The quiet of the house lulled me into peaceful meditation as I worked a needle craft. In the background was the steady hum of the basement dehumidifier. Few cars roared past the house because most people were home by this time of the evening. Without warning, a loud crash came from the entryway. Startled, I put down the yarn and slipped to the edge of the sofa.
“What made that sound?” I wondered. I had become an expert at noticing and identifying household sounds since my husband passed away 12 years ago. This sound wasn’t the well pump over working, it wasn’t a loose fan belt on the furnace, nor a malfunctioning washing machine. Was someone trying to break in?
I had never noticed household sounds when Arnie was alive. He was with me to take care of those things. Even if an intruder were to break in, I knew he was there to protect me. That all changed the first night after he was gone. I had suddenly realized with horror that I was now responsible for everything in my home.
Quietly, I crept through the dining room and peeked into the entryway. My older cat was catloafed on the rug, his paws tucked in and tail tight alongside his body. The younger cat sat upright on the desk. He turned to look at me with large, round, crazed eyes. What was wrong with the cat?
I had clothing in the washing machine in the basement that needed to be put into the dryer. Crossing the entryway to the basement door, I noticed that Shadow was staring at the ceiling.
As I came back from my laundry duties several minutes later, I stepped into the entryway in time to see Shadow leap into the air, paws outstretched. Since he didn’t have wings, he did a wild thrashing motion in mid-air before crashing down loudly onto the recycling bins.
Unharmed, the young cat resumed staring at the ceiling. I looked up too, and saw a fly buzzing around the ceiling light. That explained what was going on! Hoping to give Shadow some peace, I turned off the light. Maybe the fly would go to sleep and Shadow wouldn’t be disturbed by seeing it.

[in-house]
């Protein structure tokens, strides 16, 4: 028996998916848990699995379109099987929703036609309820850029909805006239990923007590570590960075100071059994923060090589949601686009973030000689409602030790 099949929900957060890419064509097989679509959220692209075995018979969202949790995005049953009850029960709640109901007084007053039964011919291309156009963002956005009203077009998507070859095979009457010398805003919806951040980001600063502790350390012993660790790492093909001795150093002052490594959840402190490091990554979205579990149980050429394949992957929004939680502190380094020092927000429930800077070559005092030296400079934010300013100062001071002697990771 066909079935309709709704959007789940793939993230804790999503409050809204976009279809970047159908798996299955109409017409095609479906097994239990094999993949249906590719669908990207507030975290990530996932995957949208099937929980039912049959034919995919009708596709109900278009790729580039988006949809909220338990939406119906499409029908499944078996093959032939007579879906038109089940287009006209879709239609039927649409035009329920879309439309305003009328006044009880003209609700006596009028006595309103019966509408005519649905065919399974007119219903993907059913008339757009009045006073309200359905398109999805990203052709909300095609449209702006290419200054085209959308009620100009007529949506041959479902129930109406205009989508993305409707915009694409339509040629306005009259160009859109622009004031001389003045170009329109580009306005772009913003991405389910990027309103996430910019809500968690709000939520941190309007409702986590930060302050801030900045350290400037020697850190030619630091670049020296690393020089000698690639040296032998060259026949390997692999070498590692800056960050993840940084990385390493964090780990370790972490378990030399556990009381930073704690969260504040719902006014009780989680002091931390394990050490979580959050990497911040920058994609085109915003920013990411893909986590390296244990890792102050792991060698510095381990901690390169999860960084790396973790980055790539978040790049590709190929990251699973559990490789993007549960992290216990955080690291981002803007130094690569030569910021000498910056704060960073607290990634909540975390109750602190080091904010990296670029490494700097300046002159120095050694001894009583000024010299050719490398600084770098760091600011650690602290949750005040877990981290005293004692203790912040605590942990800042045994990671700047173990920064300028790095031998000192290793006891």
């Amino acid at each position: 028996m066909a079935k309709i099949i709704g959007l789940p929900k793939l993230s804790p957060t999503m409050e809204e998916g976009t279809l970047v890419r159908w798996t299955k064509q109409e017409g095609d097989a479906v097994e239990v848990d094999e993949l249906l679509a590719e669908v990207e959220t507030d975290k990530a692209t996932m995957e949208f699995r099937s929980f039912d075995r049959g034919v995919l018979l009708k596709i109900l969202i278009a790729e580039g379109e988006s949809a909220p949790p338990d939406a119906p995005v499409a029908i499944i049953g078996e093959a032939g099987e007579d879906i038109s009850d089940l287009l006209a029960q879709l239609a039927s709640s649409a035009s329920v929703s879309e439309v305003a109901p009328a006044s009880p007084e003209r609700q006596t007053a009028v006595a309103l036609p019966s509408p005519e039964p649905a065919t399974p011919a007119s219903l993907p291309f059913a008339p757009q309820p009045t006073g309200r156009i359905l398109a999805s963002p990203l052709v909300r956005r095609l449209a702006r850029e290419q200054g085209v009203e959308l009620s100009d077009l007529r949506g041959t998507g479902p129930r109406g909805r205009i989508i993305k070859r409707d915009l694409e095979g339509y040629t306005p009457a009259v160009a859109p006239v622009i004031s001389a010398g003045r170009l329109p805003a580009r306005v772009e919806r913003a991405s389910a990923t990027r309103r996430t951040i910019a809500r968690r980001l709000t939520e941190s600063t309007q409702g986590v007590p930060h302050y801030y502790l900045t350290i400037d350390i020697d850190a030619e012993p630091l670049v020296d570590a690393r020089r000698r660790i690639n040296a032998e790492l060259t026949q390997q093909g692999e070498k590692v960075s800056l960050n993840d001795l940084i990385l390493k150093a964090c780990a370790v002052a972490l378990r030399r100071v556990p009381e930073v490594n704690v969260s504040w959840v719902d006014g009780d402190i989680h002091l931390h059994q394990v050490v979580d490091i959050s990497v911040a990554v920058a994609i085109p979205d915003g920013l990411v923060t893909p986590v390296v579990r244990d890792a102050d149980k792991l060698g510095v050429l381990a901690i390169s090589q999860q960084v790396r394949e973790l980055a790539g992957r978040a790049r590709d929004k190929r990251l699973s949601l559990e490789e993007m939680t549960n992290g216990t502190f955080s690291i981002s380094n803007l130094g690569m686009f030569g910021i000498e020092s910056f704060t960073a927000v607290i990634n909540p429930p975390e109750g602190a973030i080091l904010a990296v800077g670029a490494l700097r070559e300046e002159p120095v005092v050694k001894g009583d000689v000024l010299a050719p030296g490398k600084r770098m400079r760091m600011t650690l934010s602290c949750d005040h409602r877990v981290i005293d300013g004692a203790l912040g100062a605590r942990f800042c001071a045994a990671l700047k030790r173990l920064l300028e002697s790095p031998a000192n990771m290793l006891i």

Back on the sofa, I resumed working with the yarn. Shadow’s attempt to fly reminded me of a cat my family had had when I was in high school. Tommy appeared to be a perfect Siamese, except one of his hind paws was pure white.
Naughty behavior was Tommy’s normal modus operandi. Some of his hijinks were as harmless as sitting on Mom’s chair-side table and pulling the stick-pins out of her pincushion one at a time. We were more worried that he’d hurt himself.
I remember very well a terrible thing Tommy did one night. Daddy was sitting in the living room reading the newspaper, with Tommy near his shoulder on the back of the davenport. Daddy turned his head to say something to us. Tommy took one look at him and in a flash slashed three bloody furrows down the length of Daddy’s nose.
What happened next was pure knee-jerk reflex. Daddy grabbed Tommy and flung him across the room. The naughty cat flailed once in the air, but landed gracefully on his feet, skidding to a stop on the slippery linoleum.
From the entryway came another crash, effectively returning me to the here and now. I sighed, “I forgot, cats can see in the dark. That stupid fly must be still buzzing around. At this rate, I’m going to be dreaming about flying cats tonight!”